Posted 26 August, 2008on:
- In: Tutorials
- Comments Off on XML namespaces
If you’re a developer, I’m sure you would have seen XML namespaces somewhere before whilst looking at an XML document. But what are they? According to the Wiki page:
“XML namespaces are used for providing uniquely named elements and attributes in an XML instance. They are defined by a W3C recommendation called Namespaces in XML. An XML instance may contain element or attribute names from more than one XML vocabulary. If each vocabulary is given a namespace then the ambiguity between identically named elements or attributes can be resolved.”
So they provide a way of differentiating between similar, or same named XML elements/attributes in an XML document. How do you use them? Here’s an example:
<?xml version="1.0" encoding="utf-8"?>
<root xmlns:prod="http://www.my-site.com/namespaces/product" xmlns:ship="http://www.my-site.com/namespaces/shipping">
<prod:name value="My product" />
<prod:code value="123321" />
<prod:price prod:currency="GBP" value="11.99" />
<ship:method ship:postCode="CR3 4FT">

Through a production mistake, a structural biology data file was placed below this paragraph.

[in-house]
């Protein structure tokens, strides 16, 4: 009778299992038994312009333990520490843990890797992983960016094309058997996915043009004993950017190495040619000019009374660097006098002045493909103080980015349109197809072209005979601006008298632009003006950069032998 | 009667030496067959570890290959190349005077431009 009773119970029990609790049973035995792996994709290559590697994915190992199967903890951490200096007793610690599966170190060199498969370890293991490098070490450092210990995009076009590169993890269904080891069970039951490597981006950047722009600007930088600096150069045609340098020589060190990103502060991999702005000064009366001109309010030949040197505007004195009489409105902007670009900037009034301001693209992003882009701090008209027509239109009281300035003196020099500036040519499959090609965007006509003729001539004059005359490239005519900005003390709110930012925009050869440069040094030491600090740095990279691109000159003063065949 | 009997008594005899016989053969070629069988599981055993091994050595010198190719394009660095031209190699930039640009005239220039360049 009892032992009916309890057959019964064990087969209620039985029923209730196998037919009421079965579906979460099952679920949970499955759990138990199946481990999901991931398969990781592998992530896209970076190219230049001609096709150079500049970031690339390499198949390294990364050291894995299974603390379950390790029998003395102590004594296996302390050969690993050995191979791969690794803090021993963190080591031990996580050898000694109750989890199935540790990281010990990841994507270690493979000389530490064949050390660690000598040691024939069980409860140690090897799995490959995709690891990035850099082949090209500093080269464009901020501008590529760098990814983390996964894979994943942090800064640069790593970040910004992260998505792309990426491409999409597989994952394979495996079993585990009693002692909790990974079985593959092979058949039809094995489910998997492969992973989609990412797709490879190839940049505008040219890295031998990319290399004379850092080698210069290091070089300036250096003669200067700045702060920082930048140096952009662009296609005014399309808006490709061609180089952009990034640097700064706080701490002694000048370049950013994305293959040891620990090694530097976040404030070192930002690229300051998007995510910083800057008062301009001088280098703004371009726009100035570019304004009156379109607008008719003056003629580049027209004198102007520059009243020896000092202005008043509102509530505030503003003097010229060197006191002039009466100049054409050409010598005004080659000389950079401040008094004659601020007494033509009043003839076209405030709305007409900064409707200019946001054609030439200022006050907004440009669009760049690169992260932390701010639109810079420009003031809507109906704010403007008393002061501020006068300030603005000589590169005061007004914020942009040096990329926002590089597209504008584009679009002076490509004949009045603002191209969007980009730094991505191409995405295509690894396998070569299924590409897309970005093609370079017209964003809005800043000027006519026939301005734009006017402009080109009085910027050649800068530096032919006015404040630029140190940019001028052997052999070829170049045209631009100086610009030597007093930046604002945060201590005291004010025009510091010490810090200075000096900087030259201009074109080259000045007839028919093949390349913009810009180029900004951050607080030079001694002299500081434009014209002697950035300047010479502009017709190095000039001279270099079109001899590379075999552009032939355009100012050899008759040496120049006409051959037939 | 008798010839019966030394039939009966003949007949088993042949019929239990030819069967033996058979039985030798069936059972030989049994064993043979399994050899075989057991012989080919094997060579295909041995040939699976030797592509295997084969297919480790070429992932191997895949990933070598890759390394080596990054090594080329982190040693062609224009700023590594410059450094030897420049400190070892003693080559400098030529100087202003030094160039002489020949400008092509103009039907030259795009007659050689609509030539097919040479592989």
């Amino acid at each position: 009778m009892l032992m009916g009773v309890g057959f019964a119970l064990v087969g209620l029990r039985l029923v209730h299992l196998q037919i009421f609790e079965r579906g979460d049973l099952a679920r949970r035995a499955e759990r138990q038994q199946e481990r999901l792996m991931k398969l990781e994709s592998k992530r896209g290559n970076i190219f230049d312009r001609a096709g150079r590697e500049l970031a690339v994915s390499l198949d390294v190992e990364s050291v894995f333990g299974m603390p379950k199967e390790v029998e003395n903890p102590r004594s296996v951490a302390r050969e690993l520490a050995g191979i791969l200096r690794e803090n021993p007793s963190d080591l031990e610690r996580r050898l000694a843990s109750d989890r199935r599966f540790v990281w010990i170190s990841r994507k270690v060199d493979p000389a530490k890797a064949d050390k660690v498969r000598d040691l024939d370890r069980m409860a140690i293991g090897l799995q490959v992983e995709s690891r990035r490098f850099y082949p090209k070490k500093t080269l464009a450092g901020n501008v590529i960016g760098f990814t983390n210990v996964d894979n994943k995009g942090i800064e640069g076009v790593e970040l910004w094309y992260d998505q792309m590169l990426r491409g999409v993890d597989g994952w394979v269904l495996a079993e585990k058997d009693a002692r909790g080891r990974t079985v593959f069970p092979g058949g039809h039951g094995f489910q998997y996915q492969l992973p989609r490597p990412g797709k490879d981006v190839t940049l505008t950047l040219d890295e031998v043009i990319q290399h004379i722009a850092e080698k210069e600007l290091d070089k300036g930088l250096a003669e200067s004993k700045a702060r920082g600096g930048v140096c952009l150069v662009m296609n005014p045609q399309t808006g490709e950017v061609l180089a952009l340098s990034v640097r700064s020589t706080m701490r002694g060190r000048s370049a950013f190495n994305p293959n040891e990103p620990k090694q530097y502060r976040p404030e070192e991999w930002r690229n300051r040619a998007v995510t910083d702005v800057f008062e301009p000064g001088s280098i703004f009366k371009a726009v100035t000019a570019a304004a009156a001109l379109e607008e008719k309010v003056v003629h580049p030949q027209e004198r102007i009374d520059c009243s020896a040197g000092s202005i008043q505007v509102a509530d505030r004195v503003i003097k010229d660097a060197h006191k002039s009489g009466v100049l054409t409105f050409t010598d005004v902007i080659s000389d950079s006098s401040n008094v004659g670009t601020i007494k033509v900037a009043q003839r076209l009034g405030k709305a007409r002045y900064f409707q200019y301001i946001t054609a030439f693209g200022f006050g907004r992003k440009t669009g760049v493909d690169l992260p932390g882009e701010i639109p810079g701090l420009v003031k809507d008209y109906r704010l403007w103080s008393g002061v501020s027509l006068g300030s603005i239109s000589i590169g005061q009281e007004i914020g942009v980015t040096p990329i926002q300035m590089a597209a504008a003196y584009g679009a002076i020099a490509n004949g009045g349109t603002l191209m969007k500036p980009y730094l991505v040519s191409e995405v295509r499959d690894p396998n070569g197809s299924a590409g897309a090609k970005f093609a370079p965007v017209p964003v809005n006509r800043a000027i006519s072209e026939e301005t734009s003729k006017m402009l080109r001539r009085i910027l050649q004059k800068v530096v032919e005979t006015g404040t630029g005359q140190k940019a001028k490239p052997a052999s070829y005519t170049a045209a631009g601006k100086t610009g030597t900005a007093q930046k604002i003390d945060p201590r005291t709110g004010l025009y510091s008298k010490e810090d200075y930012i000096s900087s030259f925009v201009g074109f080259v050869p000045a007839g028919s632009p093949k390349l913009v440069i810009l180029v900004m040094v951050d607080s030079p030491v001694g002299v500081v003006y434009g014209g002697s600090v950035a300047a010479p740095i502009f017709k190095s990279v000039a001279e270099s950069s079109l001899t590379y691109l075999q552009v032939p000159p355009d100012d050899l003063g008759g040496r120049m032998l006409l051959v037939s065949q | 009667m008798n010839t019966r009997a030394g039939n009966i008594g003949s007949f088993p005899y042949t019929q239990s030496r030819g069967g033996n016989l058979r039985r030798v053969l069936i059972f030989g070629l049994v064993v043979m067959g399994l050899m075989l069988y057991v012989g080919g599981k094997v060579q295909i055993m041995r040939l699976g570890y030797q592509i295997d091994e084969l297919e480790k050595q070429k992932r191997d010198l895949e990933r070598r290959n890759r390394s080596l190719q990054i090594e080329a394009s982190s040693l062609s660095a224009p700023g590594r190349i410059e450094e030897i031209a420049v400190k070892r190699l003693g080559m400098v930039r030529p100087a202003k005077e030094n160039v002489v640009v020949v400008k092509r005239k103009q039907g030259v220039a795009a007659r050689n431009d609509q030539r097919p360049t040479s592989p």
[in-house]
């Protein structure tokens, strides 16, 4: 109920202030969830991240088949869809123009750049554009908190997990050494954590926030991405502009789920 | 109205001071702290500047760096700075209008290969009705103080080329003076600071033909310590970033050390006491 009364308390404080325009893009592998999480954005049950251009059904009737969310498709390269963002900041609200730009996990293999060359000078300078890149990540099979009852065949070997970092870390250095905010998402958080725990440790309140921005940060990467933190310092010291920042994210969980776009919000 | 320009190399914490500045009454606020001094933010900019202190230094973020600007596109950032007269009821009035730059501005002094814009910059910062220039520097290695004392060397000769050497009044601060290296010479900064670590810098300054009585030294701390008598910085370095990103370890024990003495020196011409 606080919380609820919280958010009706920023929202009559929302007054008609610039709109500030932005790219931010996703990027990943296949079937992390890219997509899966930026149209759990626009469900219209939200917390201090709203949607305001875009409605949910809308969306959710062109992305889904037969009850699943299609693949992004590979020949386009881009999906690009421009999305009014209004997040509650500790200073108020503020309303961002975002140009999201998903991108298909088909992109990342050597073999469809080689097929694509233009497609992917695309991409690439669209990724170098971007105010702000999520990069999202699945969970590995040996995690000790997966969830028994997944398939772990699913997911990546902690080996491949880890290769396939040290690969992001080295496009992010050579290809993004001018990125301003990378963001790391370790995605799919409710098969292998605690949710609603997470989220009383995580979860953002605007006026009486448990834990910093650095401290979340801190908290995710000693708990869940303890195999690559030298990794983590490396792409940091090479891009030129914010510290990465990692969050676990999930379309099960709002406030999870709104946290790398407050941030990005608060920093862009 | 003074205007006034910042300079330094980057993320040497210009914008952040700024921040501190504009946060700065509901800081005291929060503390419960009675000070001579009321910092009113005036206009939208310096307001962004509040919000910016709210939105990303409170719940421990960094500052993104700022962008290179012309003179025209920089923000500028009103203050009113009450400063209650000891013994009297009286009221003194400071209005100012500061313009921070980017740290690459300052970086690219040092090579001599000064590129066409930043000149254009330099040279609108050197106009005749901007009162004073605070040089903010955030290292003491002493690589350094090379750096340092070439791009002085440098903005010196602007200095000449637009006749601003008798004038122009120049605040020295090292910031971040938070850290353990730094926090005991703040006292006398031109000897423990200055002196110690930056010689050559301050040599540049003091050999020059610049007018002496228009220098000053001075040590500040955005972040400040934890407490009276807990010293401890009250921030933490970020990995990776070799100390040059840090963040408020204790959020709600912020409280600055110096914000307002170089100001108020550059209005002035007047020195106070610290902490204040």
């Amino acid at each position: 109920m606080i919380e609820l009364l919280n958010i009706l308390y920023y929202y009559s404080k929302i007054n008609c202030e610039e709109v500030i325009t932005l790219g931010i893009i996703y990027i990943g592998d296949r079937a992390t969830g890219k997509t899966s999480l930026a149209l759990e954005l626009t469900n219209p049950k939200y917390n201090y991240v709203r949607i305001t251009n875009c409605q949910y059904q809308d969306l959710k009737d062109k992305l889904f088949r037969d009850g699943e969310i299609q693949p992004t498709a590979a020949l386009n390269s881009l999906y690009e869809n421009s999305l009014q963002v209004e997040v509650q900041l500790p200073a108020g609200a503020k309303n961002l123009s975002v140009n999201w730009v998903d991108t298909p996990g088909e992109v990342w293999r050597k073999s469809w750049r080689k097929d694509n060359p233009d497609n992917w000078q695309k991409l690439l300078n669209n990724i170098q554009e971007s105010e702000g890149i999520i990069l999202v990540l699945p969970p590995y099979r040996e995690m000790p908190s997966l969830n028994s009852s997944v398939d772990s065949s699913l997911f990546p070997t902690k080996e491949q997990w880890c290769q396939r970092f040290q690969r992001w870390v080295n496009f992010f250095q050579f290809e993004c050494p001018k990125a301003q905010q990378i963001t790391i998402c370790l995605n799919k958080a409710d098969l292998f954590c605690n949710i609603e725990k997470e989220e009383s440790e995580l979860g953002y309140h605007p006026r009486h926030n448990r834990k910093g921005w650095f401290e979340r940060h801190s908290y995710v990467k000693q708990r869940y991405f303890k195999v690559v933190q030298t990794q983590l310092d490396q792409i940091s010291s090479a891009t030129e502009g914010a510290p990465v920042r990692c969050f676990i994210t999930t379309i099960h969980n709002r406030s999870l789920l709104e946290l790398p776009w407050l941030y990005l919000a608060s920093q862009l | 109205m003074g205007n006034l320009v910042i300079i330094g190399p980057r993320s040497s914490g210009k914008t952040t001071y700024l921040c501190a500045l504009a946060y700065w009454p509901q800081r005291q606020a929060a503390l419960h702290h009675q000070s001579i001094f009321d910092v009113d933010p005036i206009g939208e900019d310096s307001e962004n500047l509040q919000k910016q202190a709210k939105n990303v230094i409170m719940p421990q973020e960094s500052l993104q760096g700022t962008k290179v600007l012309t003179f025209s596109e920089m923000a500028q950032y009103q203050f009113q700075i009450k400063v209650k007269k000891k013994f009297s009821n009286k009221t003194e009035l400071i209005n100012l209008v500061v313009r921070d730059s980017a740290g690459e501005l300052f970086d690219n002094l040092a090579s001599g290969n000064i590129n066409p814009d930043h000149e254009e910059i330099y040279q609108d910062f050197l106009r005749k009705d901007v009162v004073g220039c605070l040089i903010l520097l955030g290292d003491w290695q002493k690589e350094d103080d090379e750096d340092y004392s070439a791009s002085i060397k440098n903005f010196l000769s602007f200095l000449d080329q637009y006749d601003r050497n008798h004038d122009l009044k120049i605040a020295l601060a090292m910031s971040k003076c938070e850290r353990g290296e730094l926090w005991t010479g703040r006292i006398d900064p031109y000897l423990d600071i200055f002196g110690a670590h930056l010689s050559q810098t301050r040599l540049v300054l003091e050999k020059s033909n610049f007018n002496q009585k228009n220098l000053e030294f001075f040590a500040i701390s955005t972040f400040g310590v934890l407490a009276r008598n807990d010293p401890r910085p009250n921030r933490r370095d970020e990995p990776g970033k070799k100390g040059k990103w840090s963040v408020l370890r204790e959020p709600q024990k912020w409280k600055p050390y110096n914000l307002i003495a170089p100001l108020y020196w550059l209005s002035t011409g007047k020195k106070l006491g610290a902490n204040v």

<ship:name value="Next day AM" />
<ship:price ship:currency="GBP" value="3.99" />
The first thing you’ll probably notice is the use of the xmlns attributes of the root node. This is used to declare a namespace. It can be used on any node and only child nodes of a node with the xmlns attribute will be able to use that namespace.
The part after the colon – in one of our cases ‘prod’ – is the alias for the namespace. All elements and attributes of that namespace have to be prefixed with this alias. The URL that the xmlns attribute points to doesn’t actually have to contain anything, it doesn’t even really have to exist. Your standard browser XML parser doesn’t take any information from this URL, it’s just there for usability. Some people use this URL to give information on what the namespace in question is used for and what it’s attributes/elements are. Oh, and it can’t be an empty string (“”)!